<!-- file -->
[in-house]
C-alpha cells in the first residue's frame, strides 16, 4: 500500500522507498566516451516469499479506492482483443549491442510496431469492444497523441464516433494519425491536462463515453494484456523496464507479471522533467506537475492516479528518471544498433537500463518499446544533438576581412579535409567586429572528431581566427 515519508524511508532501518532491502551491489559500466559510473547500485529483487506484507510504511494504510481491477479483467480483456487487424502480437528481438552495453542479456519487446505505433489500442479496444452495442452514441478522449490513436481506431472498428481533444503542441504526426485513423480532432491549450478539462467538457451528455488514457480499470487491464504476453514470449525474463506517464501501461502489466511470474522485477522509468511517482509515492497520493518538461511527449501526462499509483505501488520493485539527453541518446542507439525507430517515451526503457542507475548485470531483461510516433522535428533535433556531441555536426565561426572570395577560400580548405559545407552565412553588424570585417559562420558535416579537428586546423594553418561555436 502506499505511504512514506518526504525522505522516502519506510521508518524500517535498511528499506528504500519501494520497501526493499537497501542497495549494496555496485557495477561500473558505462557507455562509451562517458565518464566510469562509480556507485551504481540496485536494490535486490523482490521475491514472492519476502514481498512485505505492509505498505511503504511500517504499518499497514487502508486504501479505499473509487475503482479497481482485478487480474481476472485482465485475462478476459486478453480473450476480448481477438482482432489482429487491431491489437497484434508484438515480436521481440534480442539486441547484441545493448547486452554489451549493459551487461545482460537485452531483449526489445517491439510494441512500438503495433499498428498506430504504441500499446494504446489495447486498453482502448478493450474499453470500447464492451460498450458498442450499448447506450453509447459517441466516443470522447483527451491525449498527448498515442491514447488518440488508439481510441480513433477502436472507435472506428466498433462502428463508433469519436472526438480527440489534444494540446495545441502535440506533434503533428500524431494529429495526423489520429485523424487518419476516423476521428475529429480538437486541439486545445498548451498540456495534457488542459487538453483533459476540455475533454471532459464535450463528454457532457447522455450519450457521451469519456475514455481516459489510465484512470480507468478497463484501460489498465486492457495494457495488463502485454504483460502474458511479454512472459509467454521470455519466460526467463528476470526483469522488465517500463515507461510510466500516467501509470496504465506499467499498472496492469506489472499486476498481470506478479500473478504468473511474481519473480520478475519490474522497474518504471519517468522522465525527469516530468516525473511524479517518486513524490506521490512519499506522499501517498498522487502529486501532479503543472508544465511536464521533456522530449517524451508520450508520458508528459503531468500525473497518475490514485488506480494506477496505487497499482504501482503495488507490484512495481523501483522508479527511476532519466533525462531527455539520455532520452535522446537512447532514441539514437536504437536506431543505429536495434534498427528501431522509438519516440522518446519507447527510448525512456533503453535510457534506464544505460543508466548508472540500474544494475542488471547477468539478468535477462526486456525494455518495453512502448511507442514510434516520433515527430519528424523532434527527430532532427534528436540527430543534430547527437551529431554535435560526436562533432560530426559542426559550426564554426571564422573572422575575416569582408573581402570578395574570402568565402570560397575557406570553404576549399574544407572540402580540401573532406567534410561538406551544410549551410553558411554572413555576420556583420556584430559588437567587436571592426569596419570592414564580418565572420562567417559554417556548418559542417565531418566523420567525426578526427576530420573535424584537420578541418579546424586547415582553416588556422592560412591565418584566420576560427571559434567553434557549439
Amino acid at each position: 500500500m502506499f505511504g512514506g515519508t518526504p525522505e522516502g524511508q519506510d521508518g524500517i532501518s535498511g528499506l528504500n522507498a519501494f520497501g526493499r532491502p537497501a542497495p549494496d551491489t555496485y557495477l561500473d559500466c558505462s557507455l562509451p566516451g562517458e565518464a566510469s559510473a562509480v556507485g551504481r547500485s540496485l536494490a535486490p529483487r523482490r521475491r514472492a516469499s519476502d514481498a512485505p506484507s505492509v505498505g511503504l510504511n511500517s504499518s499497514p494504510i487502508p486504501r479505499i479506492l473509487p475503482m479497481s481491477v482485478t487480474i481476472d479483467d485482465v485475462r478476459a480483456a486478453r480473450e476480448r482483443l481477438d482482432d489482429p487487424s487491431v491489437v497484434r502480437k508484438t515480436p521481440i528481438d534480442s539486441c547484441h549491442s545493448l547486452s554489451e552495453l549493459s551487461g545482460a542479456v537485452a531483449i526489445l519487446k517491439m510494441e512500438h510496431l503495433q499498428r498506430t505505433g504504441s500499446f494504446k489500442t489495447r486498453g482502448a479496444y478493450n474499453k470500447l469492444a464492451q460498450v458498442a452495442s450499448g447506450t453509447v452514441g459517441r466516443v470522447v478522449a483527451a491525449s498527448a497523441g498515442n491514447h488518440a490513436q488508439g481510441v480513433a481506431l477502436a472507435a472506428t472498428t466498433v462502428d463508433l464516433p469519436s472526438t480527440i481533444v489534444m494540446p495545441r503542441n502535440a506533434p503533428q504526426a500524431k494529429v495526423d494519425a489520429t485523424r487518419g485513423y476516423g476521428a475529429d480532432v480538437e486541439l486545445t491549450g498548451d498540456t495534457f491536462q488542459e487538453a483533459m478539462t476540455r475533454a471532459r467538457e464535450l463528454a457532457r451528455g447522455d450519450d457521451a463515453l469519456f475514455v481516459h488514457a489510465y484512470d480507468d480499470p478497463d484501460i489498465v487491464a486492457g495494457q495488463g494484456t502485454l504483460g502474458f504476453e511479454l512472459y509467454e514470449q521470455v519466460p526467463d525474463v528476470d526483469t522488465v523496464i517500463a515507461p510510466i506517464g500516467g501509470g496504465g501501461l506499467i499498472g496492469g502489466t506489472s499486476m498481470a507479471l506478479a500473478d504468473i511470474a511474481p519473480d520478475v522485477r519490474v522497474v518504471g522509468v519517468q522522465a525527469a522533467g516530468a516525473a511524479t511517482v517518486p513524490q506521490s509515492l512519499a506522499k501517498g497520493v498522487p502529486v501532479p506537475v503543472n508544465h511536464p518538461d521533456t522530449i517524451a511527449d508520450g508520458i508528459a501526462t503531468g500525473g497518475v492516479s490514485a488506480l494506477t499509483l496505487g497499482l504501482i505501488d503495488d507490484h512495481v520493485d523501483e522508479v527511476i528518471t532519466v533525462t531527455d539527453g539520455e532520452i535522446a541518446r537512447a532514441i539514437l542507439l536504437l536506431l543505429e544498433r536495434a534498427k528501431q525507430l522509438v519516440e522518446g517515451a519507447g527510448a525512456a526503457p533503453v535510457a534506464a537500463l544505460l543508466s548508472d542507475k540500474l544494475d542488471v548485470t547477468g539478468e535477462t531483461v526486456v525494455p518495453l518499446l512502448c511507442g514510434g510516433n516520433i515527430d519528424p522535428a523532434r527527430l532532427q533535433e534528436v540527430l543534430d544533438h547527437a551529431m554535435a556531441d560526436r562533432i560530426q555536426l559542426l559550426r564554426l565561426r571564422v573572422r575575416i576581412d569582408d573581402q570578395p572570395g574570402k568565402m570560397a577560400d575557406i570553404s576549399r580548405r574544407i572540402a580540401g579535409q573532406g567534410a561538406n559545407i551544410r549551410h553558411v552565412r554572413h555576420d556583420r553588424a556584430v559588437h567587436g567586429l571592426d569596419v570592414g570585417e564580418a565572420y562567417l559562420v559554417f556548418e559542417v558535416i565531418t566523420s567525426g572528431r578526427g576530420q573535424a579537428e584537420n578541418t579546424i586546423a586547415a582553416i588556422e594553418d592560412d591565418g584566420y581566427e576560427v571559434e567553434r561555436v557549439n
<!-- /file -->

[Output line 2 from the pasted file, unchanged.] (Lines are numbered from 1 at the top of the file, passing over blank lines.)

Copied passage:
C-alpha cells in the first residue's frame, strides 16, 4: 500500500522507498566516451516469499479506492482483443549491442510496431469492444497523441464516433494519425491536462463515453494484456523496464507479471522533467506537475492516479528518471544498433537500463518499446544533438576581412579535409567586429572528431581566427 515519508524511508532501518532491502551491489559500466559510473547500485529483487506484507510504511494504510481491477479483467480483456487487424502480437528481438552495453542479456519487446505505433489500442479496444452495442452514441478522449490513436481506431472498428481533444503542441504526426485513423480532432491549450478539462467538457451528455488514457480499470487491464504476453514470449525474463506517464501501461502489466511470474522485477522509468511517482509515492497520493518538461511527449501526462499509483505501488520493485539527453541518446542507439525507430517515451526503457542507475548485470531483461510516433522535428533535433556531441555536426565561426572570395577560400580548405559545407552565412553588424570585417559562420558535416579537428586546423594553418561555436 502506499505511504512514506518526504525522505522516502519506510521508518524500517535498511528499506528504500519501494520497501526493499537497501542497495549494496555496485557495477561500473558505462557507455562509451562517458565518464566510469562509480556507485551504481540496485536494490535486490523482490521475491514472492519476502514481498512485505505492509505498505511503504511500517504499518499497514487502508486504501479505499473509487475503482479497481482485478487480474481476472485482465485475462478476459486478453480473450476480448481477438482482432489482429487491431491489437497484434508484438515480436521481440534480442539486441547484441545493448547486452554489451549493459551487461545482460537485452531483449526489445517491439510494441512500438503495433499498428498506430504504441500499446494504446489495447486498453482502448478493450474499453470500447464492451460498450458498442450499448447506450453509447459517441466516443470522447483527451491525449498527448498515442491514447488518440488508439481510441480513433477502436472507435472506428466498433462502428463508433469519436472526438480527440489534444494540446495545441502535440506533434503533428500524431494529429495526423489520429485523424487518419476516423476521428475529429480538437486541439486545445498548451498540456495534457488542459487538453483533459476540455475533454471532459464535450463528454457532457447522455450519450457521451469519456475514455481516459489510465484512470480507468478497463484501460489498465486492457495494457495488463502485454504483460502474458511479454512472459509467454521470455519466460526467463528476470526483469522488465517500463515507461510510466500516467501509470496504465506499467499498472496492469506489472499486476498481470506478479500473478504468473511474481519473480520478475519490474522497474518504471519517468522522465525527469516530468516525473511524479517518486513524490506521490512519499506522499501517498498522487502529486501532479503543472508544465511536464521533456522530449517524451508520450508520458508528459503531468500525473497518475490514485488506480494506477496505487497499482504501482503495488507490484512495481523501483522508479527511476532519466533525462531527455539520455532520452535522446537512447532514441539514437536504437536506431543505429536495434534498427528501431522509438519516440522518446519507447527510448525512456533503453535510457534506464544505460543508466548508472540500474544494475542488471547477468539478468535477462526486456525494455518495453512502448511507442514510434516520433515527430519528424523532434527527430532532427534528436540527430543534430547527437551529431554535435560526436562533432560530426559542426559550426564554426571564422573572422575575416569582408573581402570578395574570402568565402570560397575557406570553404576549399574544407572540402580540401573532406567534410561538406551544410549551410553558411554572413555576420556583420556584430559588437567587436571592426569596419570592414564580418565572420562567417559554417556548418559542417565531418566523420567525426578526427576530420573535424584537420578541418579546424586547415582553416588556422592560412591565418584566420576560427571559434567553434557549439